PETALUMA, Calif. In the Zapata family photos, it's hard to separate Tanya Kazyra from the other children. They're shown hugging in portraits, smiling in Christmas cards, playing together.
The 16-year-old from Belarus has spent nine summers in this wine country town as part of an exchange program for children from regions affected by the Chernobyl nuclear accident. But now she's refusing to leave, causing a rift in diplomatic circles and prompting her native country to halt its exchange and adoption programs to the U.S.
"This is my family," Tanya says, and the Zapatas agree.
"She's called us mom and dad since she was 8 years old," said Debra Zapata.
At age 16, Tanya's too old to continue in the program. And she says the life waiting for her at home is grim. A court order removed her from her parents' care as an infant, and she was raised by a grandmother, who shielded her from her father's violence and drug abuse, she said.
"There, my life is too hard," Tanya said, explaining that she's received her grandmother's blessing to do whatever she felt was best. "I love my country, and I love my grandma. But life is not really good. I have a family here."
Tanya's decision to outstay the program's Aug. 5 end initially led to accusations of kidnapping, with police visiting the Zapata residence to make sure the girl wasn't being held against her will. Her visa expires in December, and she's requested an extension by immigration authorities.
This is the first time an exchange participant has refused to return home, but it has led to the government suspending the trips, said Oleg Kravchenko, charge d'affaires at the Belarus Embassy in Washington.
"As a party responsible for these kids, we do not find ourselves in position to let them go here anymore," he said.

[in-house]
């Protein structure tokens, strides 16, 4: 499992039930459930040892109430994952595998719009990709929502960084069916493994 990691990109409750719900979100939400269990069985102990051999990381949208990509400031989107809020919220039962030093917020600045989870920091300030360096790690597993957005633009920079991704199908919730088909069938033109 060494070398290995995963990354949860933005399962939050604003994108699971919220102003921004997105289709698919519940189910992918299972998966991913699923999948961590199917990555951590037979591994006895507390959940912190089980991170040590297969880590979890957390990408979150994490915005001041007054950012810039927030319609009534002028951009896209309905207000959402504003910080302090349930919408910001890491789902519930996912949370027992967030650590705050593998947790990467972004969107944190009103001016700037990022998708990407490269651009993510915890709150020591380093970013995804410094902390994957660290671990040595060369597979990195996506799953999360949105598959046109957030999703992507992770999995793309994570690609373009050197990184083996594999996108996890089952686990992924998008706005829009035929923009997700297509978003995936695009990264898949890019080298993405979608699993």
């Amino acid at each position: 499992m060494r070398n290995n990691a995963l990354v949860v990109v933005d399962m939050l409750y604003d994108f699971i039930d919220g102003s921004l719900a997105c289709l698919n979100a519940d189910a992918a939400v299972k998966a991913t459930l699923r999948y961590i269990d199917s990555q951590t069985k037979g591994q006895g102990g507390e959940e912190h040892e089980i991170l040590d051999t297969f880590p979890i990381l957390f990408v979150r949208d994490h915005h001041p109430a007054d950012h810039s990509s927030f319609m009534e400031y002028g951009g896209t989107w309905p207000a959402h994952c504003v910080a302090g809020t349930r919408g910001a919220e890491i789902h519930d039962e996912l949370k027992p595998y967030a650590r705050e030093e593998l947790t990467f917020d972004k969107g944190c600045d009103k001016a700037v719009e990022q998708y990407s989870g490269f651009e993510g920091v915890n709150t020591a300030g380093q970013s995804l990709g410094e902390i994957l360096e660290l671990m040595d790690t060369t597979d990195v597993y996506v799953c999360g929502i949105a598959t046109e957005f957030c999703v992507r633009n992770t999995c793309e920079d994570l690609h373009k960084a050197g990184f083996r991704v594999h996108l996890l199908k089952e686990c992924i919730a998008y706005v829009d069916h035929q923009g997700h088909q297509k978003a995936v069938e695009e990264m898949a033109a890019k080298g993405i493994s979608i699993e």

An envoy of the Belarus ministry of foreign affairs flew to Petaluma to speak with Tanya, while Belarusian representatives say they're talking with the State Department, seeking the girl's prompt return and a guarantee that this won't happen again.
State Department officials say they can't discuss the details of this case but confirmed they're in discussion with the government of Belarus regarding one of its exchange programs.
Relations between the two countries were already frayed by U.S. sanctions and tensions over detainees described by Americans as political prisoners. Both sides recalled their ambassadors in March.
No resolution emerged from meetings this week, and as negotiations continue, pressure mounts on the Zapatas and Tanya. Other families who have hosted children over the years are afraid they won't have another chance to see kids they've grown to love.
Up to 2,000 children from regions still suffering from the fallout of the Chernobyl disaster get health, dental and vision care as well as a carefree summer through programs such as this every year since 1991, said Cecelia Calhoun, Belarus liaison for the Children of Chernobyl United States Alliance.
"Thousands and thousands have benefited from this," said Calhoun. "It's all very unfortunate."
The Zapatas and their lawyer note the decision to halt the program came from the Belarusian government. Thousands of American children go abroad, and foreigners come as part of exchange programs, and on occasion, some don't return on schedule, said the Zapata's attorney, Christopher Kerosky.
"It happens, and it never leads to a diplomatic crisis," he said. "Isn't this excessive? Why is the government overreacting like this?"
He said blaming it on Tanya puts unfair pressure on the teenager, whose life in the industrial town of Borisov has been rough except for monthly phone calls from the Zapatas and the knowledge of summers far away in Petaluma.
Debra Zapata knows the Belarusian government is pushing hard, but the nurse and mother of three says she's not wavering either.
"Tanya is part of our family, and we'll help with anything, no matter how hard it is," she said.